Collette Collins is an architectural artist custom-sculpting residential, commercial and public spaces into functional design. Her award-winning creations are showcased in restaurants, feature films, museums, and private homes. Her experience designing and building unique furniture and cabinetry spans 30 years. She has worked in furniture restoration, cabinetmaking, set design, prop building, sculpting, set decoration, display, commercial estimating and project management for all manners of permanent and impermanent structure.

Her love of art led her to first study music, (that’s Collette’s composition backing the video) – and then Fine Arts at Cabrillo College and San Francisco State University. Today she finds inspiration in a host of sources and materials. Her latest love – encaustic painting – combining leather, rubber, acrylic, exotic veneer and salvaged wood- has ignited a firestorm of new and exciting ideas. Like a three-dimensional collage, these materials have limitless versatility in her hands to take on almost any characteristic or style.

A Little Background, or How She Got Here:

Collette was reinventing her environment from early on. If Collette needed something, she figured out how to make it–building forts, go-carts and skateboards using whatever materials were on hand, like roller skate wheels. It’s not hard to see where this drive came from. Her mother, Joan, is a creative dynamo who can paint, draw, sew, make costumes, do ceramics and generally fix anything. This fascinated Collette. Once, when Collette was working on a sixth grade science project on the heart, her mother grabbed a piece of Styrofoam, carved it up, découpaged it with string and wax, and – voila! – Instant heart. Through her mom, Collette began to see that ordinary materials could be transformed into extraordinary things.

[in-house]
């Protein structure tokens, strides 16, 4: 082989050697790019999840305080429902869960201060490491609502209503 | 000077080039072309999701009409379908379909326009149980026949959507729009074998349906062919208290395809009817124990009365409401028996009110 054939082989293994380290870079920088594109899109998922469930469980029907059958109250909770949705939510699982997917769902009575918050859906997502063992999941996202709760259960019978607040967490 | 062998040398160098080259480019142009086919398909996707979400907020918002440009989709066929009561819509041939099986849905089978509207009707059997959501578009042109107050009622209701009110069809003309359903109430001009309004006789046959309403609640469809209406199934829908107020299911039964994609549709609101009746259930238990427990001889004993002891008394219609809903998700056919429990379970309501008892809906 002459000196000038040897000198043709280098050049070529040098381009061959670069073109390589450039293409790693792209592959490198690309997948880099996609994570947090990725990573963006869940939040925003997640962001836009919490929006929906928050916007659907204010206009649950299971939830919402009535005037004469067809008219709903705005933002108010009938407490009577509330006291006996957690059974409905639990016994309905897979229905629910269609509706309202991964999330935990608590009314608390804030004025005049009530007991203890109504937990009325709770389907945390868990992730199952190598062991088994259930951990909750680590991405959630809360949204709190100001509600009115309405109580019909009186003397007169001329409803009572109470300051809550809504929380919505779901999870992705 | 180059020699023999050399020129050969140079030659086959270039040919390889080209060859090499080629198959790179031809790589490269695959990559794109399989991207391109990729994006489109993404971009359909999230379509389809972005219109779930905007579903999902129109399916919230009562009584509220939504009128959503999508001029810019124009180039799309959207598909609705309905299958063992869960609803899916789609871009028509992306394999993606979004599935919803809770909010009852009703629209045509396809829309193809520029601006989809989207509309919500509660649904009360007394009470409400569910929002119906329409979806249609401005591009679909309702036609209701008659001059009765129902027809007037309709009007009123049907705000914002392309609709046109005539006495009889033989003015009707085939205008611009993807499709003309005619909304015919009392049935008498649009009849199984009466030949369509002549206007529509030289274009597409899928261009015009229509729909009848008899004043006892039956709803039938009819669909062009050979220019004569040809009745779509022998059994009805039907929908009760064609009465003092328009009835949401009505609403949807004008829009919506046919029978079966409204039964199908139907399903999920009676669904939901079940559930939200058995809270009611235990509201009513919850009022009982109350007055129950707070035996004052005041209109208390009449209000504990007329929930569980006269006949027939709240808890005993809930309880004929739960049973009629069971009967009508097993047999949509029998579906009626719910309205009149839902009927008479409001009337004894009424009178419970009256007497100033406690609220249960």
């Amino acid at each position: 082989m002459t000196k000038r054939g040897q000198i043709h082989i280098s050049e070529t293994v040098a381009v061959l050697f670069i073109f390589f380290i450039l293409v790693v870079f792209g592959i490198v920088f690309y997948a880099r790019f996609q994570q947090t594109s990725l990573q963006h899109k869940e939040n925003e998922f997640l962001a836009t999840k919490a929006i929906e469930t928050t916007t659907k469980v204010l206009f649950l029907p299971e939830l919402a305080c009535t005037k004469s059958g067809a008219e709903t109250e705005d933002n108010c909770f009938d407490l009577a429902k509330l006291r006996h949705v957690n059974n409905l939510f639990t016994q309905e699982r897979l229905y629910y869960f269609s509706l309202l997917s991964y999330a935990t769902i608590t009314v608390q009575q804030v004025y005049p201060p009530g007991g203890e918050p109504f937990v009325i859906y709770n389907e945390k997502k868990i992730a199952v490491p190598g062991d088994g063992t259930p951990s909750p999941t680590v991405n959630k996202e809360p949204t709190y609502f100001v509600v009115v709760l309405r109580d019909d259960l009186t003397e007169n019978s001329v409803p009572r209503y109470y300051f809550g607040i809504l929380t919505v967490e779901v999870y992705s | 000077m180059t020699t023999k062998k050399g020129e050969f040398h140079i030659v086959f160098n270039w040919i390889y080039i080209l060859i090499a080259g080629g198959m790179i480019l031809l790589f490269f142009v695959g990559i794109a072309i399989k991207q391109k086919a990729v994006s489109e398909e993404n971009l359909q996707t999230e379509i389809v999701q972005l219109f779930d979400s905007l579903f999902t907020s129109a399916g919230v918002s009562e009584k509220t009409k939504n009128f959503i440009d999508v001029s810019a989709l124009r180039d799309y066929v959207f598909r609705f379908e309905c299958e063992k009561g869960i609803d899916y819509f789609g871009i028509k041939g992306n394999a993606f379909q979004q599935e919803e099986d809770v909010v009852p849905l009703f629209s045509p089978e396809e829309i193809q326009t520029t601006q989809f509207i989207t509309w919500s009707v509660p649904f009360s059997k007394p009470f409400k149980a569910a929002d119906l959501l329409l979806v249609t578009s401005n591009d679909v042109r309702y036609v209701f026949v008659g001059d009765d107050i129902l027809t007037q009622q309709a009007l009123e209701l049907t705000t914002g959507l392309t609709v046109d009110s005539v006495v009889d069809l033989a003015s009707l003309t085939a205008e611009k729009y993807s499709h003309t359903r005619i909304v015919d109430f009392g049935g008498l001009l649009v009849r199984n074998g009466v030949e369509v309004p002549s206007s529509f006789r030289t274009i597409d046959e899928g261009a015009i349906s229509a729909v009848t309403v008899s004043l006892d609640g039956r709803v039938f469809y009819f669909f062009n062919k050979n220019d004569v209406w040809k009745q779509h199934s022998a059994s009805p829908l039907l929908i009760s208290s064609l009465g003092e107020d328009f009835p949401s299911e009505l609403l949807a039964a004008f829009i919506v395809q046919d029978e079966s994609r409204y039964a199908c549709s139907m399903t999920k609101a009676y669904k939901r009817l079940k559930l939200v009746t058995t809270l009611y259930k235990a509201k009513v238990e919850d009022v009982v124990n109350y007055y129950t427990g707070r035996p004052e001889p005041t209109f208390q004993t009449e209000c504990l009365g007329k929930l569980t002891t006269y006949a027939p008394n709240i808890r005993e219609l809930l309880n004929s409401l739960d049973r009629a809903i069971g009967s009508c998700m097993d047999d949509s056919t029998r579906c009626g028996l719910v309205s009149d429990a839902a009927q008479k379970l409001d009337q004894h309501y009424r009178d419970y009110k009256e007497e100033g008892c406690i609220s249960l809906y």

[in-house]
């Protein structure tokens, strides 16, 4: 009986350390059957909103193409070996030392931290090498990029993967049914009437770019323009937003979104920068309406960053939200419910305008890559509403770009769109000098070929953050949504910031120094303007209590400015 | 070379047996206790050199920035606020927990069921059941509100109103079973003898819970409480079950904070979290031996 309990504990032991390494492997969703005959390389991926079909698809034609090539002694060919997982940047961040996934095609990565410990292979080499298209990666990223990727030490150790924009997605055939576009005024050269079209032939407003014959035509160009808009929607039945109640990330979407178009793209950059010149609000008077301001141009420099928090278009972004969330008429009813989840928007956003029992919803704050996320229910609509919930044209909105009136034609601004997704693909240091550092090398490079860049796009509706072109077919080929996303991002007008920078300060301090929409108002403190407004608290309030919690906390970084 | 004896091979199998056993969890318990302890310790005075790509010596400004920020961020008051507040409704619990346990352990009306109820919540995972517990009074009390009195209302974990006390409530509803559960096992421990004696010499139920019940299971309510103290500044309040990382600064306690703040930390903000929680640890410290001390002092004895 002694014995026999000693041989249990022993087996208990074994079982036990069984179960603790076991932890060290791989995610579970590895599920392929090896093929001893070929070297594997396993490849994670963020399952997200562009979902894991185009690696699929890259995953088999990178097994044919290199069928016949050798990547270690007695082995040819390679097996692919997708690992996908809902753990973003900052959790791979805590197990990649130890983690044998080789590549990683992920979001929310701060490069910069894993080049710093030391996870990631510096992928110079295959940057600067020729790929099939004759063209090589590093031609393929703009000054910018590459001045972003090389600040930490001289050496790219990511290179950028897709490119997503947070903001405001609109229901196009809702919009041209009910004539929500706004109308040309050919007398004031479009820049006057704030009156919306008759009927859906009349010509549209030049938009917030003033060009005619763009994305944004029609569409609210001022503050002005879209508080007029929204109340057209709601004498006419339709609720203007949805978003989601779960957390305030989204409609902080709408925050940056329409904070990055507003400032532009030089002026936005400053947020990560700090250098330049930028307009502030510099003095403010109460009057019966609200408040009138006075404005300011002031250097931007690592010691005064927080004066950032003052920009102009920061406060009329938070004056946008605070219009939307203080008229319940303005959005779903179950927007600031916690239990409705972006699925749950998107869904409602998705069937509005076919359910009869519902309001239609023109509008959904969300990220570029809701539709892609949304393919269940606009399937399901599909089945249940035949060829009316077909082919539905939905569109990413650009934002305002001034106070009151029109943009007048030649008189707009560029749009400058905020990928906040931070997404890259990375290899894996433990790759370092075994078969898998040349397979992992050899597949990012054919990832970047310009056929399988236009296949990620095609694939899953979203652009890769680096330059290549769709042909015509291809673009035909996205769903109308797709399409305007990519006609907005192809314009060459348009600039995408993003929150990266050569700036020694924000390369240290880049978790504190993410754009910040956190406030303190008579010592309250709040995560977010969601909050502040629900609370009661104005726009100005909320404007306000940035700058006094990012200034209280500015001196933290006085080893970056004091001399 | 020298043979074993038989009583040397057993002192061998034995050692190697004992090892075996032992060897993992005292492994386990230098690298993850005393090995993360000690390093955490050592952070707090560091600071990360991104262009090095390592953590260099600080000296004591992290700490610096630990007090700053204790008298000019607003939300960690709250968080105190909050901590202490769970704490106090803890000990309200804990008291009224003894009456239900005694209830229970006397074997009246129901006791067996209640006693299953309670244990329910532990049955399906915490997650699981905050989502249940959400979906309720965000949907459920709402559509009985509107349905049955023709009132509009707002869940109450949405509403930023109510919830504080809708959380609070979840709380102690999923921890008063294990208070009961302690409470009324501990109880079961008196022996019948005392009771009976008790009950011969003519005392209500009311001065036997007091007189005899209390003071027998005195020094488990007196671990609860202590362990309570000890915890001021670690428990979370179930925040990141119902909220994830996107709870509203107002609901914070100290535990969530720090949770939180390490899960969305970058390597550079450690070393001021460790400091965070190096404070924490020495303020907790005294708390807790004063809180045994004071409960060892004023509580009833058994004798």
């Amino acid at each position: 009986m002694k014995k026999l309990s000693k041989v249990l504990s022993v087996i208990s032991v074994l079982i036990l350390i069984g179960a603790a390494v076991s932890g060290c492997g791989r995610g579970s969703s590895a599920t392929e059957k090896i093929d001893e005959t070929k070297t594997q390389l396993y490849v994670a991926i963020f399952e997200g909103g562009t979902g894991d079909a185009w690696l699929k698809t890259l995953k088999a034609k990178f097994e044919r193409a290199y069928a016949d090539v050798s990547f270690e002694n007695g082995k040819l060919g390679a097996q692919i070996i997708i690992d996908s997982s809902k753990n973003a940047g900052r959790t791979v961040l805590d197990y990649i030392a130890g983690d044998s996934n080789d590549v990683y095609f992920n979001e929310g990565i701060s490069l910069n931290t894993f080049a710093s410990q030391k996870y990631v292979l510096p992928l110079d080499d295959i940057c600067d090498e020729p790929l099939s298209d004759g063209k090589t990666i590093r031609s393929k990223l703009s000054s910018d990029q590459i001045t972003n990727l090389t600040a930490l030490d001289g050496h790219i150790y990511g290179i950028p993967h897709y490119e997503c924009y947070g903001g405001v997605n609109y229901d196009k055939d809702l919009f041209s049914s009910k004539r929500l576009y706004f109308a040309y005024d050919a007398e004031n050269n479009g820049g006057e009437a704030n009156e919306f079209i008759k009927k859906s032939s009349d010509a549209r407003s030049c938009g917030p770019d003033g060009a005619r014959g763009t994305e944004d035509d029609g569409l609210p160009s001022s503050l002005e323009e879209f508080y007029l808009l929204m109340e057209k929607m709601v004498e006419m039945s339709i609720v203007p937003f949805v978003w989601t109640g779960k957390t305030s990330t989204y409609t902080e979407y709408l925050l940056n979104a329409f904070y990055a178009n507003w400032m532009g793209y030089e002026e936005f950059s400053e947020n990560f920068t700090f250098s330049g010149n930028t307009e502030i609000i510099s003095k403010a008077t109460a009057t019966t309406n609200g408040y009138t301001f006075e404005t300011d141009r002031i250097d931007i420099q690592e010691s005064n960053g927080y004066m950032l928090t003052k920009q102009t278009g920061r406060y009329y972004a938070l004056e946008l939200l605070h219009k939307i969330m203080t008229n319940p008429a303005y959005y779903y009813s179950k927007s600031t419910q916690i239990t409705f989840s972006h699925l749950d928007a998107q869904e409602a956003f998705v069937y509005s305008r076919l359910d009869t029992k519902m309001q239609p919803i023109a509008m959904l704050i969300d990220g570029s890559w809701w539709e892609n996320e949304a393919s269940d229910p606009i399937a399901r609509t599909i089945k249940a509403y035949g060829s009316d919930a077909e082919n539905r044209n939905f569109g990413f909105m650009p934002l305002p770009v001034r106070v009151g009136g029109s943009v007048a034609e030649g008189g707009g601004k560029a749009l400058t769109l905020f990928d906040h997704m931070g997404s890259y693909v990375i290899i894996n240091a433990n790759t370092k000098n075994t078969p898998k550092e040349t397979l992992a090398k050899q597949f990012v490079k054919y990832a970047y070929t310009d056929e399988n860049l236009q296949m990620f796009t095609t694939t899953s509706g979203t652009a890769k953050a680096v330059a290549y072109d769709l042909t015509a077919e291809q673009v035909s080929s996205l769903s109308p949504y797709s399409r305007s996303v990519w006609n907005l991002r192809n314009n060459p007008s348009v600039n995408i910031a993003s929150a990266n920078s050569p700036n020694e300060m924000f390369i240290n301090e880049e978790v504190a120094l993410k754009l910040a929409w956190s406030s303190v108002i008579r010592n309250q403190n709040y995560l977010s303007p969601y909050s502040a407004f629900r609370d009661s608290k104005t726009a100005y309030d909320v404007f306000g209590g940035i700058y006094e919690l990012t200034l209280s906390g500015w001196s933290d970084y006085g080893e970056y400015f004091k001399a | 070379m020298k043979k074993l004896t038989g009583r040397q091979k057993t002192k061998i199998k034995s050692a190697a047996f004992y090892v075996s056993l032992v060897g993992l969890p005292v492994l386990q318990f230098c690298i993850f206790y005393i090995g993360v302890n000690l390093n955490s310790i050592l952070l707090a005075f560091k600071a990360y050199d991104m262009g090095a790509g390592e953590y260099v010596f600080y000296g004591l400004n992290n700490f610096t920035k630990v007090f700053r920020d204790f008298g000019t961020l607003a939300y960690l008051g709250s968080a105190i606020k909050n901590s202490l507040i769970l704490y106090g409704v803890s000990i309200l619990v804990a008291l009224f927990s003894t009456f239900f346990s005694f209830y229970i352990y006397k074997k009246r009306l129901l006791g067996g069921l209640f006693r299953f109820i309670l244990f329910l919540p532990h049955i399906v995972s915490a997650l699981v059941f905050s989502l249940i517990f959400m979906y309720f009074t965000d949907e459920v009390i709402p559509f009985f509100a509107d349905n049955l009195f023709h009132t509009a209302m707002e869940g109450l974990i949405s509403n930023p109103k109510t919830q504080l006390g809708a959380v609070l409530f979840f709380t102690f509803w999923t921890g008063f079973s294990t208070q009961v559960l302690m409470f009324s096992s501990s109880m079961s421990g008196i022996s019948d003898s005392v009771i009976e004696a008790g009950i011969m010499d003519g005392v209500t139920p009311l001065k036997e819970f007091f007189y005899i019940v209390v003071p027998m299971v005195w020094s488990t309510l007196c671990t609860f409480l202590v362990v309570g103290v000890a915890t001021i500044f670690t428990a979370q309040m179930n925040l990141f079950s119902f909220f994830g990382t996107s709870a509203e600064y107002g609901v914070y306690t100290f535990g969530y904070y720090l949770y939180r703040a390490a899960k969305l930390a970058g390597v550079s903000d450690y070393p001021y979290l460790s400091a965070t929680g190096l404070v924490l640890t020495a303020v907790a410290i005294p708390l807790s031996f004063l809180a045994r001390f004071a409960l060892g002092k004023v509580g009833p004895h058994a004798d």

Another major influence on Collette was her eccentric Aunt Dorothy, whom she visited regularly on her houseboat. As an oil painter, Dorothy often incorporated wood as an added textural element into her paintings. One day, when Collette was visiting, carving tools were on hand. Collette picked up a piece of driftwood and Aunt Dorothy asked, “What do you see?”. At that point, Collette began looking at objects differently. She started carving signs in her garage as gifts for friends and family.

All of these experiences have shaped Collette’s unique vision. They have given her the wise hands of a craftsperson and the vision of an artist.

She also cultivated the art of listening because Collette knows that listening to the client’s needs is key to creating the right environment.

For more about how the design process works, click here.

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